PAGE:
Finding a shady refuge to cool off on a hot day could be more than a lifesaver in a warming world. It might save several species that would otherwise go extinct due to global warming, according to an analysis by ecologists at a dozen institutions.
“Animals are not passive, and there’s plenty of evidence that some of them will seek out shade to regulate their body temperature,” said Rice University ecologist Volker Rudolf, co-author of a study in Global Change Biology that examined both the behavior and habitats of 39 species. “The big question, for ecologists, is whether we can create a predictive framework that uses what we already know about species’ behaviors and habitats to predict whether this behavior might buffer them from rapid climate change and potentially rescue them from otherwise going extinct.”
Rudolf said he and his colleagues, including study co-lead authors Samuel Fey of Reed College and David Vasseur of Yale University, set out to create such a framework, in part because a number of high-profile studies have ignored behavior in making predictions about the possible impacts of climate warming.
Scientists have examined the impact of temperature on the fitness of many species. To control for external factors, almost all such tests are performed in a laboratory, where temperature can be increased while all other factors remain constant, said Rudolf, a professor in Rice’s Department of BioSciences. The overall health, or fitness, of individuals often falls off as temperatures increase, especially in insects and other ectothermic animals whose bodies don’t self-regulate temperature.
“Behavior allows for self-regulation of body temperature, even in some cases where physiology doesn’t,” Rudolf said. “So ignoring this behavior means you’re probably making wrong predictions.”
But behavior only goes so far. If a creature lives where there is no shade or other means to cool off, it’s obviously not an option. It may also be impractical, especially if getting to the shady spot requires an enormous expenditure of energy.
To examine the consequences of this behavior across a wide range of animals, the scientists created a mathematical framework that accounts for variability in microclimate in the habitat of a species to estimate the cost-benefit trade-off an individual faces when expending energy to seek shade. The framework was first verified on tests with the southern rock agama, a lizard native to South Africa, and was later applied to a database of 38 insect species from Europe, Asia, North America, Africa and Australia.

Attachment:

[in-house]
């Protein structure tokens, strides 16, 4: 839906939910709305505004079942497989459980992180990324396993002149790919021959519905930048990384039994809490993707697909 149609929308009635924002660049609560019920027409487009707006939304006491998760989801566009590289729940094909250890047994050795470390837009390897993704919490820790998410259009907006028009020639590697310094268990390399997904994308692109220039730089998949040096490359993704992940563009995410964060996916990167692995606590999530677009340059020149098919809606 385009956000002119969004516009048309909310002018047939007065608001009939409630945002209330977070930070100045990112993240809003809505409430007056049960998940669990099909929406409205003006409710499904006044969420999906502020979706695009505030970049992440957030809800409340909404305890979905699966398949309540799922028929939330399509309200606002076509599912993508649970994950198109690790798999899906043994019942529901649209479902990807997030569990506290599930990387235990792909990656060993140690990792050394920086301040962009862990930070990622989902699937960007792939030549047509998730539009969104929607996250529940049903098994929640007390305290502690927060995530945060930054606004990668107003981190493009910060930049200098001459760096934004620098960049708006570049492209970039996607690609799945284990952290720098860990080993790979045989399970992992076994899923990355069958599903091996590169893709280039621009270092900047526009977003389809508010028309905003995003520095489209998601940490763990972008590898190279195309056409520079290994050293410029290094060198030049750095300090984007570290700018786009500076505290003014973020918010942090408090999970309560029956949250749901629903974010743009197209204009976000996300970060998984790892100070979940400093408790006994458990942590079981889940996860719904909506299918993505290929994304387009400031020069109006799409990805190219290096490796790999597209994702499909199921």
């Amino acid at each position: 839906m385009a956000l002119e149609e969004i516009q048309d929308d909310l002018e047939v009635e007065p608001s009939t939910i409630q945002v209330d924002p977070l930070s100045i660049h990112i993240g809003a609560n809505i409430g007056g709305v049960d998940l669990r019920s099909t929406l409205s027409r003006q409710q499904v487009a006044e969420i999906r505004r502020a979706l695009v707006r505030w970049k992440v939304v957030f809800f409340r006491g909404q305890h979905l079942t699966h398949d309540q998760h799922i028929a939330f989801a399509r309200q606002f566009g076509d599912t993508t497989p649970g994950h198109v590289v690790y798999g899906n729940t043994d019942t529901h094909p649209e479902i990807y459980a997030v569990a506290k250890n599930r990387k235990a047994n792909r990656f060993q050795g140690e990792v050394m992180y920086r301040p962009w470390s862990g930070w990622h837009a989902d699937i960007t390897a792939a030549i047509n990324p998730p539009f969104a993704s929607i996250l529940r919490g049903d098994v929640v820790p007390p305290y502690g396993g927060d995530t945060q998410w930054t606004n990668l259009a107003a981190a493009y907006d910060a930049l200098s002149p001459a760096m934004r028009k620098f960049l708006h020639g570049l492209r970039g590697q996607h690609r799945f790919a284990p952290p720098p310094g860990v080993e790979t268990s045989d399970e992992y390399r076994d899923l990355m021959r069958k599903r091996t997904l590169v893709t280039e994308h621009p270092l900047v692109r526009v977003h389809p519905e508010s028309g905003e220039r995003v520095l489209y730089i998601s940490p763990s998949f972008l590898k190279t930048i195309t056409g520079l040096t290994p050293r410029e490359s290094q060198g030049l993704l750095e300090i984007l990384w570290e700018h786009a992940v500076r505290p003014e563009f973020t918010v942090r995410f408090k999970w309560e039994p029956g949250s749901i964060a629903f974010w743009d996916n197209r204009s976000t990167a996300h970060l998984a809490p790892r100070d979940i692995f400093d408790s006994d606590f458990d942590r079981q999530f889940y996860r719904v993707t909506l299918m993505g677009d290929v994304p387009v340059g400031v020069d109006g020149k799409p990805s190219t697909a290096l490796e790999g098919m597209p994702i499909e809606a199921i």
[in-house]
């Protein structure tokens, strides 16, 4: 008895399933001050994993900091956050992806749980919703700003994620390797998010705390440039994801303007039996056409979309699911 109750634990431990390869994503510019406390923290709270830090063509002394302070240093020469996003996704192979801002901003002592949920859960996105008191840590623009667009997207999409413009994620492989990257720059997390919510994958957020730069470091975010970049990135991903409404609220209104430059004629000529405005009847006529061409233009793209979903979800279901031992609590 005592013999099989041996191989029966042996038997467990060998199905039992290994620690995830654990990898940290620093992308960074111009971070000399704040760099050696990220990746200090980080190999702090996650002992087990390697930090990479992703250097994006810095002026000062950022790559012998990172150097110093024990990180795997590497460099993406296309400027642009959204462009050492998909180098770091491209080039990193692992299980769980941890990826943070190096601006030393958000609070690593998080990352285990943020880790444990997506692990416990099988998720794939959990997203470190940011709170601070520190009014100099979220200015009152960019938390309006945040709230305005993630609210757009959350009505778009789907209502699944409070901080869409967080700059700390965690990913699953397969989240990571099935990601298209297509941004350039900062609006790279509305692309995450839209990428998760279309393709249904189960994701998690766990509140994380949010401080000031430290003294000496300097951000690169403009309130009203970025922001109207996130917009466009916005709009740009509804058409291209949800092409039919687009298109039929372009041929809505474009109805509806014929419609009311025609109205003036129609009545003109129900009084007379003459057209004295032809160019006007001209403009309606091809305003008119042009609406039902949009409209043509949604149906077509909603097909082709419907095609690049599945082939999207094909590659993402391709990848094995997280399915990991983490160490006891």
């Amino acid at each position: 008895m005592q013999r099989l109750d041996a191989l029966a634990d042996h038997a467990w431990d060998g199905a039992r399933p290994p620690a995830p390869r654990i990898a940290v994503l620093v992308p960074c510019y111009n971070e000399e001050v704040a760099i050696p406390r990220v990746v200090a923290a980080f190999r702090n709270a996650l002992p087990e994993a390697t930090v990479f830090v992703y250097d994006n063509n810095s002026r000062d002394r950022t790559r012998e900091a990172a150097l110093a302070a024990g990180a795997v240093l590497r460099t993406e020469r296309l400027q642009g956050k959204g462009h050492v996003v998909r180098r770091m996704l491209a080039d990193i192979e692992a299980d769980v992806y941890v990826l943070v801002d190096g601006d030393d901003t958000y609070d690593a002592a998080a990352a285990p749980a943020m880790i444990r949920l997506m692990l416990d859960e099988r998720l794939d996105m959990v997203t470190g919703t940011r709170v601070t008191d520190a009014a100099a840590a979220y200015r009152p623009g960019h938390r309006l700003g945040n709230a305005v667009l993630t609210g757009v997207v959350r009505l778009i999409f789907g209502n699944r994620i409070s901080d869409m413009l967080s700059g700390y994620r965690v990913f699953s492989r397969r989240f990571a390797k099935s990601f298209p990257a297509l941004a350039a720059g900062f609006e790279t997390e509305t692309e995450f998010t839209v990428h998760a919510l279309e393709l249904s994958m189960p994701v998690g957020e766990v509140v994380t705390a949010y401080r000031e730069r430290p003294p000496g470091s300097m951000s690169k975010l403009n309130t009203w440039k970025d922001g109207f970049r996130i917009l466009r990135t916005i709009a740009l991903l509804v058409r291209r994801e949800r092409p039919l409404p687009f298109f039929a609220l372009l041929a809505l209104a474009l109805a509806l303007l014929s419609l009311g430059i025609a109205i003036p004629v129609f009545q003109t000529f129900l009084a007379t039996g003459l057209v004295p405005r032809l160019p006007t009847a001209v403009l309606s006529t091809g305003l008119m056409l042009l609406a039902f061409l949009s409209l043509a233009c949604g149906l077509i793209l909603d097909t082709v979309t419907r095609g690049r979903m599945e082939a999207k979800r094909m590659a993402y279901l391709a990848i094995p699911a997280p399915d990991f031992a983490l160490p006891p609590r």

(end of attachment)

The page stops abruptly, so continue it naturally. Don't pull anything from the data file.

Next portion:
Using International Panel on Climate Change temperature projections for the year 2050, the researchers found that 19 of the insects were likely to be negatively impacted by warming temperatures. They further found that behavior would likely mitigate the ill effects of warming for 17 of the 19 species, including six that were predicted to experience “behavioral rescue,” a situation where behavioral adaptation keeps the species from going extinct. In fact, warmer temperatures, in conjunction with behavioral adaptation, were predicted to increase fitness for 10 species.
“With climate change already increasing temperatures worldwide, it is important to find ways to forecast how this will affect individual species as well as tightly couple ecological communities,” Rudolf said.
In addition to looking at the direct effects of temperature on one species, he said it will be important for ecologists to consider how rising temperatures will affect a species’ predators, competitors and food resources, including prey. Where looking at temperature alone might suggest a species will do better or worse, those predictions could change based on the impacts on closely coupled species.
Additional co-authors include Karla Alujević and Susana Clusella-Trullas of Stellenbosch University in South Africa; Kristy Kroeker of the University of California, Santa Cruz; Michael Logan of the University of Nevada, Reno, and the Smithsonian Tropical Research Institution in Panama; Mary O’Connor of the University of British Columbia; John DeLong of the University of Nebraska; Scott Peacor of Michigan State University; Rebecca Selden of Rutgers University; and Andy Sih of the University of California, Davis. The research was supported by CapeNature and initiated by conversations at the 2016 Gordon Research Conference on Predator-Prey Interactions.
Materials provided by Rice University. Note: Content may be edited for style and length.